Friday, June 26, 2015
A family divided: Congressman, gay son disagree on same-sex marriage
WASHINGTON – Matt Salmon celebrated the Supreme Court’s ruling Friday that said same-sex marriage is a constitutionally protected right.
Matt R. Salmon, that is, the gay son of Rep. Matt Salmon, a conservative Republican from Mesa who, unlike his son, opposes same-sex marriage.
Salmon’s congressional office did not release a statement Friday on the court’s ruling, nor did the elder Salmon return calls seeking comment on the ruling or on his son’s support of it.
But in previous reports, the congressman has been quoted as saying that while he opposes gay marriage, his son is “by far, one of the most important people in my life. I love him more than I can say,” he told KTVK in 2013.
The younger Salmon said that, at the urging of his family, he underwent reparative therapy to try to become straight at age 18, but eventually came out of the closet at age 20. Now 27, he is a self-described advocate for the gay-rights movement.
Matt, who is currently finishing his residency in psychiatry at Maricopa Medical Center, said he hopes to get married one day and have a family, so the court’s ruling Friday will significantly impact his life.
“When I do eventually get married, it will be recognized in all 50 states and by the government,” the younger Salmon said.
“It reiterates the fact that I am equal, the way that I love is the same way that everyone else loves. The government recognizes this and it’s legally understood,” he said of Friday’s decision.
The court ruled 5-4 that marriage is a “fundamental right” that is protected by the Constitution and cannot be denied based on a person’s gender.
Matt said he is impressed and excited by the court’s ruling, but that there is still work to be done in the fight for equality and rights of lesbian, gay, bisexual and transgender people.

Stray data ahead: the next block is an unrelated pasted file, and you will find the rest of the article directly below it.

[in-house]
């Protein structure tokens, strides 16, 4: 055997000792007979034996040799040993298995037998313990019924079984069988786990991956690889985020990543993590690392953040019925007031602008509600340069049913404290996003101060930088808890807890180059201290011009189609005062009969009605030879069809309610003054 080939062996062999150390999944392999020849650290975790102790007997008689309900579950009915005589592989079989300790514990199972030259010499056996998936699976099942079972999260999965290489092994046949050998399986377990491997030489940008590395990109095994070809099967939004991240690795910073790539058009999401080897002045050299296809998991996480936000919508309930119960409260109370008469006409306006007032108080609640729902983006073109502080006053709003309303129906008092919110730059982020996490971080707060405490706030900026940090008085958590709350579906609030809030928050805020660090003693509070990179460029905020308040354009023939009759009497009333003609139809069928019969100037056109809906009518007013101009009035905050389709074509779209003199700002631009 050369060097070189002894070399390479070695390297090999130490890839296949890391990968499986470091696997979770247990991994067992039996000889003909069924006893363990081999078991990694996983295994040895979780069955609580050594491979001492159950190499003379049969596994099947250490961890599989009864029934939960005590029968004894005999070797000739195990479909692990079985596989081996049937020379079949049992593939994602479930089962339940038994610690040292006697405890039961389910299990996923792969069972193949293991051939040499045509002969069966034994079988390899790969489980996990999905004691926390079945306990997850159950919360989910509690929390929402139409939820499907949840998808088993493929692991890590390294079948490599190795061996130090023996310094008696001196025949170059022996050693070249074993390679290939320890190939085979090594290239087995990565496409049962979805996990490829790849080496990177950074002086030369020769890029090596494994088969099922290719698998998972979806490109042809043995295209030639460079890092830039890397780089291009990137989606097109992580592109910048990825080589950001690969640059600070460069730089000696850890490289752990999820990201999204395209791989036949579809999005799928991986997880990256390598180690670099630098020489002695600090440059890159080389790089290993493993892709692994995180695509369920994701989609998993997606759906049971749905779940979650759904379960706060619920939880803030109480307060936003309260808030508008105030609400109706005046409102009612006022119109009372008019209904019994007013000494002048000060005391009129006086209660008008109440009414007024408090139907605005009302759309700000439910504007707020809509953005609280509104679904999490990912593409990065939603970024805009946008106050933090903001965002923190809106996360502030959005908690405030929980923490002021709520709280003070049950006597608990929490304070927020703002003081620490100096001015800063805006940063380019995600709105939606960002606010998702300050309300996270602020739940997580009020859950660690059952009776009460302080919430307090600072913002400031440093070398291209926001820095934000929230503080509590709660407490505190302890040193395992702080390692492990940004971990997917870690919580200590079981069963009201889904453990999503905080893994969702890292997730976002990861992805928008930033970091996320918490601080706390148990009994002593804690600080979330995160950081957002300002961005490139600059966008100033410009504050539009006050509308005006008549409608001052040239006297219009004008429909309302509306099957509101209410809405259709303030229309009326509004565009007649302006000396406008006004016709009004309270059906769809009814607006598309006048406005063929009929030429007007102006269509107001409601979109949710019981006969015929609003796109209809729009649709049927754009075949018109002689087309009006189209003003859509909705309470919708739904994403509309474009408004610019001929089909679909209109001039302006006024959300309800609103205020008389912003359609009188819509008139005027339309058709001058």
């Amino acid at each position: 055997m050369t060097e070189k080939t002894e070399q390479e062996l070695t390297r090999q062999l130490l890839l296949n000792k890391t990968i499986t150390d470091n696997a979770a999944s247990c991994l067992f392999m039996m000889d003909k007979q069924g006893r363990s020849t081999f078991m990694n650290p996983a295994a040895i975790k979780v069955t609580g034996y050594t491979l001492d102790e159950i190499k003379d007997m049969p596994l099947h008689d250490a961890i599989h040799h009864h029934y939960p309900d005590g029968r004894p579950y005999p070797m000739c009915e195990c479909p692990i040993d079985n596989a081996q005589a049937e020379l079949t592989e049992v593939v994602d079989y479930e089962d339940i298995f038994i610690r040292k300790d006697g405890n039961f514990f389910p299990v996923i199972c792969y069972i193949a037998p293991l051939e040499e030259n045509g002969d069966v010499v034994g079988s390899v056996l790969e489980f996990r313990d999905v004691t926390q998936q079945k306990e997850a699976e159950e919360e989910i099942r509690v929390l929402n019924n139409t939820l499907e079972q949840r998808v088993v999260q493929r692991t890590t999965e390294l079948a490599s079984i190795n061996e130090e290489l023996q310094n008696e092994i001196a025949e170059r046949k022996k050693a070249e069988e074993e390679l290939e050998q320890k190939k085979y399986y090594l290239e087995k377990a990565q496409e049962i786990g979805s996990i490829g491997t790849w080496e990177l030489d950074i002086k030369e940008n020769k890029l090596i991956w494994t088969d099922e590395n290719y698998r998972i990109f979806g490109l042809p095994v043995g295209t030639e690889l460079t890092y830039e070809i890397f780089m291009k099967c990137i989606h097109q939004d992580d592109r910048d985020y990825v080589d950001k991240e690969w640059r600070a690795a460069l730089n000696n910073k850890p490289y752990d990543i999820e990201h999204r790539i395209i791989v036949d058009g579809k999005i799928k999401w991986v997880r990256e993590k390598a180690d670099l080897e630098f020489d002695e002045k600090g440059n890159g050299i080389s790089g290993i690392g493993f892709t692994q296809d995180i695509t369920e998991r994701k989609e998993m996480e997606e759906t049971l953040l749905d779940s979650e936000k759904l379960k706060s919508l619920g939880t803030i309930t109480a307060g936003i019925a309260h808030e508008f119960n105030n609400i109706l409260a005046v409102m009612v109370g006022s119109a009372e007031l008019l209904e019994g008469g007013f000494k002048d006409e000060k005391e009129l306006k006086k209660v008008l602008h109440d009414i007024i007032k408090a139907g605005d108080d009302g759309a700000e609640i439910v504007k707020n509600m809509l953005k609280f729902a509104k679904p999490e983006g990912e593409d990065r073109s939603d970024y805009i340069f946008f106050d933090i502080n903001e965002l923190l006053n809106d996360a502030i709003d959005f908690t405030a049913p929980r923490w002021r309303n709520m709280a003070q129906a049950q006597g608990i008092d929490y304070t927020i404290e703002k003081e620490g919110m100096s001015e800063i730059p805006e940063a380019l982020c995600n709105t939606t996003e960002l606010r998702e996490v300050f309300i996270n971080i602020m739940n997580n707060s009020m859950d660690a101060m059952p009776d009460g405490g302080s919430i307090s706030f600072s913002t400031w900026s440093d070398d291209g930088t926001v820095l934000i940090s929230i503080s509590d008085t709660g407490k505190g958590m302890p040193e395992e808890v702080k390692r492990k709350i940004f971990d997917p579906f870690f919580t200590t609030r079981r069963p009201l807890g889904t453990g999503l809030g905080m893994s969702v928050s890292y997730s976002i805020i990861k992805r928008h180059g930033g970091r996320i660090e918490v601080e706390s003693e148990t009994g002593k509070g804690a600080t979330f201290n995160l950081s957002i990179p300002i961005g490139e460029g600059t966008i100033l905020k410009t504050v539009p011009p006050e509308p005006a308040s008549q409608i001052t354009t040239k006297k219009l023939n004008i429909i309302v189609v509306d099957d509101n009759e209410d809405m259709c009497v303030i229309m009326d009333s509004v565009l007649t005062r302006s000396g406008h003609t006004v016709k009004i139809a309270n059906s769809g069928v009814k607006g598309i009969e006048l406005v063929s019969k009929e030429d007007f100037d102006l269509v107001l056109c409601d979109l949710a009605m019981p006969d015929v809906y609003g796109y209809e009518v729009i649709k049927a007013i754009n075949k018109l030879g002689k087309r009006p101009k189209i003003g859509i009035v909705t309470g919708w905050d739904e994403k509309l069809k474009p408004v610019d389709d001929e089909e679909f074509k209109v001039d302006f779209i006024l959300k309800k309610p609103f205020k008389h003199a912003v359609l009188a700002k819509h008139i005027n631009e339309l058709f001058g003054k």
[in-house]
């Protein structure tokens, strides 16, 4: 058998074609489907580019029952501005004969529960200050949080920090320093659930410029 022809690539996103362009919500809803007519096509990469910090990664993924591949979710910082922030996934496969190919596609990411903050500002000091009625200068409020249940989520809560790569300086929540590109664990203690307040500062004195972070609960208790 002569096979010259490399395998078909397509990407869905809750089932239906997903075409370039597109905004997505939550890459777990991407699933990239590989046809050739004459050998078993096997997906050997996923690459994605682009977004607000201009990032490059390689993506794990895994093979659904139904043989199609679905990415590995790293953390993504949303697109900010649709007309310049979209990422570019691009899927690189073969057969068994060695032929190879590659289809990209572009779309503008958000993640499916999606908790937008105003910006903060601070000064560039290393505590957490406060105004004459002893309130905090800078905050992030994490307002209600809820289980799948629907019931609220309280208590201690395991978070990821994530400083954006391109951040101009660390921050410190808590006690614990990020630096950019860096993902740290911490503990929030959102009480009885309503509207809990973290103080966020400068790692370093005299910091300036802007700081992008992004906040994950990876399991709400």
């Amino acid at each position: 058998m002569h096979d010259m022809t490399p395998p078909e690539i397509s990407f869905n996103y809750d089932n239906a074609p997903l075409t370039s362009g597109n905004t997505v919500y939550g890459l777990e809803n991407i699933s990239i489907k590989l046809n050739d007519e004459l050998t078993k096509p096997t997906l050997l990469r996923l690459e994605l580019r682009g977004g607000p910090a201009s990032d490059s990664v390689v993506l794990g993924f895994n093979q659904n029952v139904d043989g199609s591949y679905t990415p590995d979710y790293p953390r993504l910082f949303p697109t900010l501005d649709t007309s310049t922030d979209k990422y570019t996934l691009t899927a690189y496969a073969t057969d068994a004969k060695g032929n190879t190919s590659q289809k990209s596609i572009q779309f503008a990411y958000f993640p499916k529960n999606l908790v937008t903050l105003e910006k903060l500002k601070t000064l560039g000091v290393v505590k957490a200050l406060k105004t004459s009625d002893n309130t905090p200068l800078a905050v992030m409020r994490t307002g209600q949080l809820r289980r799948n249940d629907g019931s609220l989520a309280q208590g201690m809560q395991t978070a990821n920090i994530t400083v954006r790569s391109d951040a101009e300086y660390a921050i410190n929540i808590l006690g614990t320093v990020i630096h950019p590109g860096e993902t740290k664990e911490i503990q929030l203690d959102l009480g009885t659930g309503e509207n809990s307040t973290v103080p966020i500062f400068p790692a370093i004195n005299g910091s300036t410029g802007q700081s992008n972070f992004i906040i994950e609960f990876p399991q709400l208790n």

He said gay people still have to worry that if they “took a picture of their family to work, they could get fired for being gay, for their sexual orientation.”
Matt R. Salmon, like others contacted Friday, said the court’s ruling will not just benefit them, but future generations, as well.
“Now we want future generations to not have to live the way we’ve lived for the past many years,” the younger Salmon said.
“We want them to live their lives without wondering if they are all right, whether they’re normal, whether they’re like everybody else,” he said. “The more and more the younger generation can feel safe, and not feel discrimination, the better.”
While the elder Matt Salmon could not be reached to comment on the ruling, the younger Matt Salmon said his homosexuality is no longer an issue within the family. His conversations with his dad are typically focused on other matters, he said.
“We talk more about economics and various policies in the country other than gay marriage. We share a lot of the same views and opinions that we bond over,” the younger Salmon said.
“I don’t foresee anything changing with my family,” he said. “We will continue to love each other like we always have.”